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Current Biology: CB

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https://read.qxmd.com/read/30982652/pcmd-1-organizes-centrosome-matrix-assembly-in-c-elegans
#1
Anna C Erpf, Lisa Stenzel, Nadin Memar, Martina Antoniolli, Mariam Osepashvili, Ralf Schnabel, Barbara Conradt, Tamara Mikeladze-Dvali
Centrosomes, the major microtubule-organizing centers of animal cells, are essential for the assembly of a bipolar spindle during mitosis. Spindle defective-5 (SPD-5), the main scaffold protein of the centrosome matrix in Caenorhabditis elegans, forms a thin core around non-mitotic centrioles. Upon mitotic entry, the SPD-5-containing centrosome matrix expands in a Polo-like-kinase 1 (PLK-1)-dependent manner and this enables an enhanced microtubule nucleation activity during mitosis. How the non-mitotic centrosome core is formed and how this core facilitates robust SPD-5 expansion at mitotic entry remains unknown...
April 8, 2019: Current Biology: CB
https://read.qxmd.com/read/30982651/opposing-influence-of-sensory-and-motor-cortical-input-on-striatal-circuitry-and-choice-behavior
#2
Christian R Lee, Alex J Yonk, Joost Wiskerke, Kenneth G Paradiso, James M Tepper, David J Margolis
The striatum is the main input nucleus of the basal ganglia and is a key site of sensorimotor integration. While the striatum receives extensive excitatory afferents from the cerebral cortex, the influence of different cortical areas on striatal circuitry and behavior is unknown. Here, we find that corticostriatal inputs from whisker-related primary somatosensory (S1) and motor (M1) cortex differentially innervate projection neurons and interneurons in the dorsal striatum and exert opposing effects on sensory-guided behavior...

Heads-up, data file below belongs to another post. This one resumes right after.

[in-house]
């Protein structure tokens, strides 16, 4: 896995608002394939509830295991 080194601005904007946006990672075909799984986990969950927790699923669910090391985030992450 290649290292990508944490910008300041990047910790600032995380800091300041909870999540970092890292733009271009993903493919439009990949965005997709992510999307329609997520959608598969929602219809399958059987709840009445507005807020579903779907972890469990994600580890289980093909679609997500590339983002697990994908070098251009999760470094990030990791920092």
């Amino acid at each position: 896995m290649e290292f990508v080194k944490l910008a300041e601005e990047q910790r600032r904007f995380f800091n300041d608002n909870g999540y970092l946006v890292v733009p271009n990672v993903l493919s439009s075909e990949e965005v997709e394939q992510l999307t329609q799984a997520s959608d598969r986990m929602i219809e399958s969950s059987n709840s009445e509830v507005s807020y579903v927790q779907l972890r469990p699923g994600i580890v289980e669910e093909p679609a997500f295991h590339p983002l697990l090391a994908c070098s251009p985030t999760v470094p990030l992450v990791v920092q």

April 8, 2019: Current Biology: CB
https://read.qxmd.com/read/30982650/social-contact-acts-as-appetitive-reinforcement-and-supports-associative-learning-in-honeybees
#3
Hanna Cholé, Julie Carcaud, Hélène Mazeau, Sylvain Famié, Gérard Arnold, Jean-Christophe Sandoz
Social learning is taxonomically widespread in the animal kingdom [1], and although it is long thought to be a hallmark of vertebrates, recent studies revealed that it also exists in insects [2-5]. The adaptive functions of social learning are well known, but its underlying mechanisms remain debated [2, 5, 6]. Social insects critically depend on the social transmission of information for successful food search and their colonies' fitness [7] and are tractable models for studying the social cues and cognitive mechanisms involved [2-5]...
April 8, 2019: Current Biology: CB
https://read.qxmd.com/read/30982653/joint-evolution-of-asexuality-and-queen-number-in-an-ant
#4
Kip D Lacy, DeWayne Shoemaker, Kenneth G Ross
Ants exhibit a striking diversity of reproductive systems, varying in traits such as the number of reproductives per colony [1], the mode of daughter production (sexual or asexual) [2], and the mode of caste determination (genetic or environmental) [3]. Species employing mixed reproductive systems present a unique opportunity to explore the causes and consequences of alternative breeding strategies. Mixed reproductive systems in ants include social polymorphism in colony queen number, whereby single-queen (monogyne) and multiple-queen (polygyne) colonies co-occur within species [4-7], and facultative asexuality, in which female offspring may be produced sexually or asexually within colonies [8-13]...